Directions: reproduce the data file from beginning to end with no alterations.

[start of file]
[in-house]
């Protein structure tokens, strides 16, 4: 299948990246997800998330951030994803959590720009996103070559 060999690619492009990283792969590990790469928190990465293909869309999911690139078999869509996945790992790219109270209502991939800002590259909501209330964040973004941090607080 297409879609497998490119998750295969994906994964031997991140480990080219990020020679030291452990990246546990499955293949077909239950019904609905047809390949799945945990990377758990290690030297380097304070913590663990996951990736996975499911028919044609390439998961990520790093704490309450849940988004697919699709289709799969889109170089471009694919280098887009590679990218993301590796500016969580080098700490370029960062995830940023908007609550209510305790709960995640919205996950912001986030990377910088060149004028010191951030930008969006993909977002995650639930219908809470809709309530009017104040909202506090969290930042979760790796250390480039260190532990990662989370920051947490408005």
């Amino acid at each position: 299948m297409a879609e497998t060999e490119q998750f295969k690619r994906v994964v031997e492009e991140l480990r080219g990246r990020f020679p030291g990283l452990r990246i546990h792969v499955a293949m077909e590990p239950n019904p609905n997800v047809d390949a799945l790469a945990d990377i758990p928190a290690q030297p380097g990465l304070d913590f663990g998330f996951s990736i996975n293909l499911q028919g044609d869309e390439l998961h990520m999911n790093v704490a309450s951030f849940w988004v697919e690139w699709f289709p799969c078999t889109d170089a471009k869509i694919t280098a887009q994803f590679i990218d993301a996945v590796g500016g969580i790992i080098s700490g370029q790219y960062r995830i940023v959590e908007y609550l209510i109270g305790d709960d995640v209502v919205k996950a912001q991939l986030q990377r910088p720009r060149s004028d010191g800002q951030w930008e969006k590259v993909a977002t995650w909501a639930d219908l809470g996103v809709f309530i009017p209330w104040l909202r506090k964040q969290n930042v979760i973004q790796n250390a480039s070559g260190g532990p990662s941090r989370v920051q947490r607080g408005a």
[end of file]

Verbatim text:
[in-house]
């Protein structure tokens, strides 16, 4: 299948990246997800998330951030994803959590720009996103070559 060999690619492009990283792969590990790469928190990465293909869309999911690139078999869509996945790992790219109270209502991939800002590259909501209330964040973004941090607080 297409879609497998490119998750295969994906994964031997991140480990080219990020020679030291452990990246546990499955293949077909239950019904609905047809390949799945945990990377758990290690030297380097304070913590663990996951990736996975499911028919044609390439998961990520790093704490309450849940988004697919699709289709799969889109170089471009694919280098887009590679990218993301590796500016969580080098700490370029960062995830940023908007609550209510305790709960995640919205996950912001986030990377910088060149004028010191951030930008969006993909977002995650639930219908809470809709309530009017104040909202506090969290930042979760790796250390480039260190532990990662989370920051947490408005």
């Amino acid at each position: 299948m297409a879609e497998t060999e490119q998750f295969k690619r994906v994964v031997e492009e991140l480990r080219g990246r990020f020679p030291g990283l452990r990246i546990h792969v499955a293949m077909e590990p239950n019904p609905n997800v047809d390949a799945l790469a945990d990377i758990p928190a290690q030297p380097g990465l304070d913590f663990g998330f996951s990736i996975n293909l499911q028919g044609d869309e390439l998961h990520m999911n790093v704490a309450s951030f849940w988004v697919e690139w699709f289709p799969c078999t889109d170089a471009k869509i694919t280098a887009q994803f590679i990218d993301a996945v590796g500016g969580i790992i080098s700490g370029q790219y960062r995830i940023v959590e908007y609550l209510i109270g305790d709960d995640v209502v919205k996950a912001q991939l986030q990377r910088p720009r060149s004028d010191g800002q951030w930008e969006k590259v993909a977002t995650w909501a639930d219908l809470g996103v809709f309530i009017p209330w104040l909202r506090k964040q969290n930042v979760i973004q790796n250390a480039s070559g260190g532990p990662s941090r989370v920051q947490r607080g408005a």